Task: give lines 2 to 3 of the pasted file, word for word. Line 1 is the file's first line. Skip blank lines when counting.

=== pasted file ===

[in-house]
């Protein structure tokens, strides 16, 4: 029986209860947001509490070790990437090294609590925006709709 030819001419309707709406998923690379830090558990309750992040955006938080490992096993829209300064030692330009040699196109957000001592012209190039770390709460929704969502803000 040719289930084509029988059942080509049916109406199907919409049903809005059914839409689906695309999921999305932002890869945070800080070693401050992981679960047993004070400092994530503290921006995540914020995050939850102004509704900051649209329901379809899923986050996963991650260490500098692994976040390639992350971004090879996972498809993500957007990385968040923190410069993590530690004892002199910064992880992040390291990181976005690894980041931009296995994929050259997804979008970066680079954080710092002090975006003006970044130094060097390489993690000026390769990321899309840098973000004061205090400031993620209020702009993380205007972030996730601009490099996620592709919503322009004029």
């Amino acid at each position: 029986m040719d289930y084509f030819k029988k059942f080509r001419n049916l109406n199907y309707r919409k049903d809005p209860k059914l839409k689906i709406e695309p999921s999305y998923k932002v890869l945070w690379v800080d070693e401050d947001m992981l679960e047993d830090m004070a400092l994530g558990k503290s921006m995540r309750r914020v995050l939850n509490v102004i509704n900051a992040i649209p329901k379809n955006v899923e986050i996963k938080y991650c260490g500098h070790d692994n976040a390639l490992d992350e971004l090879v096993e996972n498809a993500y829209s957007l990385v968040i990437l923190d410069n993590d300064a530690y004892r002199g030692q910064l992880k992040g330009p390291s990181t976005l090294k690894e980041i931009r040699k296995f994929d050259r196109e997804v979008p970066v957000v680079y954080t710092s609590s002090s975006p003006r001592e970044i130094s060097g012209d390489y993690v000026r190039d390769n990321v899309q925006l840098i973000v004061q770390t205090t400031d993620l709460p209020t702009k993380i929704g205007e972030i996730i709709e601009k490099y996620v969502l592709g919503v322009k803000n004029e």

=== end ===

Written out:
């Protein structure tokens, strides 16, 4: 029986209860947001509490070790990437090294609590925006709709 030819001419309707709406998923690379830090558990309750992040955006938080490992096993829209300064030692330009040699196109957000001592012209190039770390709460929704969502803000 040719289930084509029988059942080509049916109406199907919409049903809005059914839409689906695309999921999305932002890869945070800080070693401050992981679960047993004070400092994530503290921006995540914020995050939850102004509704900051649209329901379809899923986050996963991650260490500098692994976040390639992350971004090879996972498809993500957007990385968040923190410069993590530690004892002199910064992880992040390291990181976005690894980041931009296995994929050259997804979008970066680079954080710092002090975006003006970044130094060097390489993690000026390769990321899309840098973000004061205090400031993620209020702009993380205007972030996730601009490099996620592709919503322009004029």
């Amino acid at each position: 029986m040719d289930y084509f030819k029988k059942f080509r001419n049916l109406n199907y309707r919409k049903d809005p209860k059914l839409k689906i709406e695309p999921s999305y998923k932002v890869l945070w690379v800080d070693e401050d947001m992981l679960e047993d830090m004070a400092l994530g558990k503290s921006m995540r309750r914020v995050l939850n509490v102004i509704n900051a992040i649209p329901k379809n955006v899923e986050i996963k938080y991650c260490g500098h070790d692994n976040a390639l490992d992350e971004l090879v096993e996972n498809a993500y829209s957007l990385v968040i990437l923190d410069n993590d300064a530690y004892r002199g030692q910064l992880k992040g330009p390291s990181t976005l090294k690894e980041i931009r040699k296995f994929d050259r196109e997804v979008p970066v957000v680079y954080t710092s609590s002090s975006p003006r001592e970044i130094s060097g012209d390489y993690v000026r190039d390769n990321v899309q925006l840098i973000v004061q770390t205090t400031d993620l709460p209020t702009k993380i929704g205007e972030i996730i709709e601009k490099y996620v969502l592709g919503v322009k803000n004029e």